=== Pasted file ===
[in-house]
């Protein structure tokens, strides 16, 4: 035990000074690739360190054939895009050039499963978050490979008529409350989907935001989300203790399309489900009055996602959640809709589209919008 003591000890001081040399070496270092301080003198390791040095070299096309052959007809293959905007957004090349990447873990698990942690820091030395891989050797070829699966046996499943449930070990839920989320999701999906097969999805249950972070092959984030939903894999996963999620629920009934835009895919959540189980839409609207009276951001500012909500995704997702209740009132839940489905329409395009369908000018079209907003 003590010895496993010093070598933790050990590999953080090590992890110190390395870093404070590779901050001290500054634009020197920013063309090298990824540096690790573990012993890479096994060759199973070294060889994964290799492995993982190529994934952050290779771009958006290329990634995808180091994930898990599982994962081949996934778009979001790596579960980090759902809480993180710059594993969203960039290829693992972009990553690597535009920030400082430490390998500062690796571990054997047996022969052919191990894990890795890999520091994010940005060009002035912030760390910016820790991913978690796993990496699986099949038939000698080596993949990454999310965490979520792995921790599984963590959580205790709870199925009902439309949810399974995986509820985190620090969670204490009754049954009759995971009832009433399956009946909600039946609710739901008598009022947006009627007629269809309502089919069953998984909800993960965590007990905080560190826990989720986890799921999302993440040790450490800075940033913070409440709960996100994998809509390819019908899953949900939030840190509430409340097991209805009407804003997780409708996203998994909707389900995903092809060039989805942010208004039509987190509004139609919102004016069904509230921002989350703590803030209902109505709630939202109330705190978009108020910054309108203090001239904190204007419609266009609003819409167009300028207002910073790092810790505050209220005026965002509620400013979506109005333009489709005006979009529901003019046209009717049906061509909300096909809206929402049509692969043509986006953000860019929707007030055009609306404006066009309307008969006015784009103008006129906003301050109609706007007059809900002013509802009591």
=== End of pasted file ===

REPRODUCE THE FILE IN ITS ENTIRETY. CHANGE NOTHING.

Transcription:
[in-house]
């Protein structure tokens, strides 16, 4: 035990000074690739360190054939895009050039499963978050490979008529409350989907935001989300203790399309489900009055996602959640809709589209919008 003591000890001081040399070496270092301080003198390791040095070299096309052959007809293959905007957004090349990447873990698990942690820091030395891989050797070829699966046996499943449930070990839920989320999701999906097969999805249950972070092959984030939903894999996963999620629920009934835009895919959540189980839409609207009276951001500012909500995704997702209740009132839940489905329409395009369908000018079209907003 003590010895496993010093070598933790050990590999953080090590992890110190390395870093404070590779901050001290500054634009020197920013063309090298990824540096690790573990012993890479096994060759199973070294060889994964290799492995993982190529994934952050290779771009958006290329990634995808180091994930898990599982994962081949996934778009979001790596579960980090759902809480993180710059594993969203960039290829693992972009990553690597535009920030400082430490390998500062690796571990054997047996022969052919191990894990890795890999520091994010940005060009002035912030760390910016820790991913978690796993990496699986099949038939000698080596993949990454999310965490979520792995921790599984963590959580205790709870199925009902439309949810399974995986509820985190620090969670204490009754049954009759995971009832009433399956009946909600039946609710739901008598009022947006009627007629269809309502089919069953998984909800993960965590007990905080560190826990989720986890799921999302993440040790450490800075940033913070409440709960996100994998809509390819019908899953949900939030840190509430409340097991209805009407804003997780409708996203998994909707389900995903092809060039989805942010208004039509987190509004139609919102004016069904509230921002989350703590803030209902109505709630939202109330705190978009108020910054309108203090001239904190204007419609266009609003819409167009300028207002910073790092810790505050209220005026965002509620400013979506109005333009489709005006979009529901003019046209009717049906061509909300096909809206929402049509692969043509986006953000860019929707007030055009609306404006066009309307008969006015784009103008006129906003301050109609706007007059809900002013509802009591």